Night School Records is an independent, DIY label run by Michael Kasparis (the Lowest Form, Please and Apostille). Label artists include Bomber Jackets, Divorce, Golden Grrrls, Group Rhoda, Julia Holter, the Rebel, Terror Bird and Yong Yong.

I met with Kasparis on a snowy Brick Lane, to talk more about the label.

I ask him how it got started: "I got this idea in my head but I didn't have any money... I basically sold a bunch of my own records to get enough for the first release. The first time I didn't make enough for the second... but since then I've been able to make enough back for the [following] ones."

The current label roster is drawn from all over; there's artists from London, Glasgow, San Francisco, California, Vancouver and Lisbon. Kasparis says that if he likes an artist he'll usually contact them through Facebook or email. And then, he tells me, "if they're nice they'll get back to you." It's not so daunting... "when you meet icons... you find they're just like you but older!"

The physical copies of the Night School records' both look and feel great. Kasparis screenprints all of the artwork himself, something he'd never done before he started in 2011. Sleeve-making skills were learned on the job. He says he got a bit stuck when it came to sealing "... we literally had no idea what we were doing!" He enquires if my Bomber Jackets record sleeve was a bit wonky.

The bands themselves are also "pretty DIY" when it comes to record making, which can "sometimes be a dangerous business," he jokes. As Kasparis recalls, "with the Divorce record they had just a few days to cut 1000 [copies]." A few sharp- edged accidents later and some of the records ended up a little blood-tinged.

Inside the record sleeves there are handwritten and typed lyrics, stamps, small pictures and lots of little things to look at as you listen. All of the download codes come with a repeated Night School logo, a black line drawing of an open book. Kasparis tells me it was designed by a member of Yong Yong. "It's kind of a branding thing, though I try and have lots of little things..." The website's logo was designed by Kasparis when he was "just messing around with some paint."

I'd noticed that 'Night School' was written in a few different ways all over the internet. I ask if there's meant to be a space in between the words. Yes, is the short answer, but he doesn't mind so much. "There's loads of labels with really strong identities who really care about branding: smaller versions of the capitalist model. I'm not that fussed about what people think about the label. I always think it should be about the artists."

This mentality accounts for the label's variety, and Kasparis adds, "I would never say, 'I really love that but I don't do that type of music.'" I ask him which labels he prefers and he recommends ESP ("pretty much the blueprint for all independent labels"), Goaty Tapes and Night-People.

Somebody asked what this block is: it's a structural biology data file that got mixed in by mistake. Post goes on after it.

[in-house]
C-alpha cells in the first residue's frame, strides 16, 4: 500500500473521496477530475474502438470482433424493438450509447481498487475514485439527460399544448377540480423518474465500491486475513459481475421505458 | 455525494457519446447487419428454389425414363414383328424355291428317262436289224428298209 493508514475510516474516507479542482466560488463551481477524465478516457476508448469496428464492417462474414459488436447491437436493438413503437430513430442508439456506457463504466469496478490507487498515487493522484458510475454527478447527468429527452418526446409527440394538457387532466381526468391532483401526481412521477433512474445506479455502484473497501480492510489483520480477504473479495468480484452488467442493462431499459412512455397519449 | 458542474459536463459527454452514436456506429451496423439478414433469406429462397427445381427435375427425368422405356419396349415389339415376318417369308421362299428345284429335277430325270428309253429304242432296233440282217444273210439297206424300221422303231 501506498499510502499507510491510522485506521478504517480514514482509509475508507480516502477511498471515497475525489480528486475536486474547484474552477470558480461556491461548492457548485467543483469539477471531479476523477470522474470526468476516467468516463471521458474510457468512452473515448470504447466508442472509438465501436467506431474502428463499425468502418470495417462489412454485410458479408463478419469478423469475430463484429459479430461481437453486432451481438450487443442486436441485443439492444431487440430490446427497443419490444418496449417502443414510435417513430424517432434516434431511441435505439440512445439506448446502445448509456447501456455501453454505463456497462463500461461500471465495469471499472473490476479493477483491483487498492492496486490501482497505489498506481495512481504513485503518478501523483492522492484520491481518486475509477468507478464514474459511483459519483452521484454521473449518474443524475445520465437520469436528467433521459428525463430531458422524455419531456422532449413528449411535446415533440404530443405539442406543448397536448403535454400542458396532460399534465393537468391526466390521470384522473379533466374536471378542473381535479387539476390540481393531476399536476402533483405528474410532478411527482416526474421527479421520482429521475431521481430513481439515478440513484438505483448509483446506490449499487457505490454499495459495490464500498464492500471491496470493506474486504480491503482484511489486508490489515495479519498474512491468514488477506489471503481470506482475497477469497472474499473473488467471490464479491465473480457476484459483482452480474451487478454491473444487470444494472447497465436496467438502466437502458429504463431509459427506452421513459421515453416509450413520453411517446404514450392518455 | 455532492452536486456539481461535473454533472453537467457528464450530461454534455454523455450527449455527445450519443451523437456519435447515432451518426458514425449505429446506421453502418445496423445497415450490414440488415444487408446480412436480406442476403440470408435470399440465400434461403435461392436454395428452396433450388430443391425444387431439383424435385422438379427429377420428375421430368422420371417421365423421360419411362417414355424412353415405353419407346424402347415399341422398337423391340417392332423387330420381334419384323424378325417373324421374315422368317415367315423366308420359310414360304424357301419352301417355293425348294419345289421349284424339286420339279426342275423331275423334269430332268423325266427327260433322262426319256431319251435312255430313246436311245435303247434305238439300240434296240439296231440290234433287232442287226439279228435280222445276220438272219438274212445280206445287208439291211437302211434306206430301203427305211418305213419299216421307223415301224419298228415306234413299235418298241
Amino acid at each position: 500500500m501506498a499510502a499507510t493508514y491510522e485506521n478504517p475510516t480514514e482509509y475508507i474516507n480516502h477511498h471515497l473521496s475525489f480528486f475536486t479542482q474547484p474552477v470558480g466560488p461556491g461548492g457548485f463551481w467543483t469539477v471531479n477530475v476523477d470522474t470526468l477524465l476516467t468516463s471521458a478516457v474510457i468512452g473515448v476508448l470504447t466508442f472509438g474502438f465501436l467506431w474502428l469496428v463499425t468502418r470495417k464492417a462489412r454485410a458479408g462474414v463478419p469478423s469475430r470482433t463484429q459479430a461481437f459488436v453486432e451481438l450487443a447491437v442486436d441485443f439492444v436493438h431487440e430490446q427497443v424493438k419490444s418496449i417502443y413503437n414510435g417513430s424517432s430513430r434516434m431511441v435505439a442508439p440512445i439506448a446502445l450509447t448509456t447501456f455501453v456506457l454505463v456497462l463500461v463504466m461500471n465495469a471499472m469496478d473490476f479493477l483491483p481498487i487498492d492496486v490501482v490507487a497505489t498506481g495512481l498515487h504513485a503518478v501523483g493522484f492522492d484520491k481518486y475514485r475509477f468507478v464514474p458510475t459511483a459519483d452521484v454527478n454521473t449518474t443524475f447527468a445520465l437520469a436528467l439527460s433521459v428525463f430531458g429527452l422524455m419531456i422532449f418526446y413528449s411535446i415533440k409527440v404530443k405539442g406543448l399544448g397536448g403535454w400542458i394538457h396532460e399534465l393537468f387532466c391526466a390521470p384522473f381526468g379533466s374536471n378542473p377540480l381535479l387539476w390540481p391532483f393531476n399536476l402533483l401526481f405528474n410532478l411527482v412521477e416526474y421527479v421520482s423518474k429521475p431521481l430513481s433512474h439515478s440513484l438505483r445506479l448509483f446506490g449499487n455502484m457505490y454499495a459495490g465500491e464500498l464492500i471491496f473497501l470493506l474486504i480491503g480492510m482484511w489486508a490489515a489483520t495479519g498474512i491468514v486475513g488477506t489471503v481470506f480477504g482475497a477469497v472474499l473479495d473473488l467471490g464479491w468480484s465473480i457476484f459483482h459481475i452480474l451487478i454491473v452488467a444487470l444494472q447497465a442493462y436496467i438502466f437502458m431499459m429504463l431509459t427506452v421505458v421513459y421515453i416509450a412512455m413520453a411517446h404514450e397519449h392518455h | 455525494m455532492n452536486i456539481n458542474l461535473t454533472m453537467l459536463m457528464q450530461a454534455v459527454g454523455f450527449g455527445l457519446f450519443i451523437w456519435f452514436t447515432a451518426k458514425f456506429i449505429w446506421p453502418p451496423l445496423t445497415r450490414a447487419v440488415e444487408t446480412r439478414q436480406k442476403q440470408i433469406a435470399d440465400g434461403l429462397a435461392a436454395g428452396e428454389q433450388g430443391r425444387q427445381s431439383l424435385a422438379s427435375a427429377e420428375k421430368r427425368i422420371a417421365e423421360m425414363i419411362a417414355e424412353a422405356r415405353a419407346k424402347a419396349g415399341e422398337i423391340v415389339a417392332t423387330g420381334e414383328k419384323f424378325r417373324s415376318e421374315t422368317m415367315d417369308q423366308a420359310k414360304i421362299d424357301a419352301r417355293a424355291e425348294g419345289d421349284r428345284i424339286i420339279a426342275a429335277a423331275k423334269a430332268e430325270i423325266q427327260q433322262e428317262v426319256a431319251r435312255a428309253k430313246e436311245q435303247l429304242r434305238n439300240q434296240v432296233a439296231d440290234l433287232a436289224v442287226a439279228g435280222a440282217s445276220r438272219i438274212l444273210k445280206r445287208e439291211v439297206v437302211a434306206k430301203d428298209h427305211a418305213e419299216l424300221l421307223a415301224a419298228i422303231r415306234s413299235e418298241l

Night School uses an independent distributor to circulate the records; people who love the records as much as him. On the decision to use a distributor, he says: "I want loads of people to hear [the records]. I could phone up twenty shops around the world but when you have a distributor [they] are able to get in more places."

As a one man outfit he's relieved when he hears the reactions coming from a record release: "the bands are not outside the system, out of promotion, but sometimes it's like, am I the only person who gets this?... and then when you put it out and people like it, I'm like, I'm not fucking mad!"

He'd love to press more of each record - especially when the records sell out - but as a small label, it's a risk. Plus there's that added problem of physical space "I can't press 1000, my room would be like...!"

Most of the Night School artists can be found on Spotify. He says the exposure is useful, "the only people who really worry about [Spotify] is people like Lady Gaga" adding, "if you're like me, you like so much more than you like to buy."

I ask him if he is responsible for some of the very decorative descriptions of the Night School bands. ( users will attest to some of the more creative and obscure artist descriptions). "Sometimes, yes." He laughs, remembering... "Someone, I don't know who wrote it - the Lowest Forms' artist picture is of our singer's dog, he's got his little tongue sticking out - and all it says is, 'Some Secret Squirrel shit going on here...'"

Night School has up to 9 releases planned for 2013 and there's more artist tours on the way; Golden Grrrls will be touring the UK extensively. A label showcase party with Upset the Rhythm will be held at The Yard in Hackney Wick on February 16th, where Apostille, Bomber Jackets and Golden Grrrls will be playing.

You can visit the label by heading to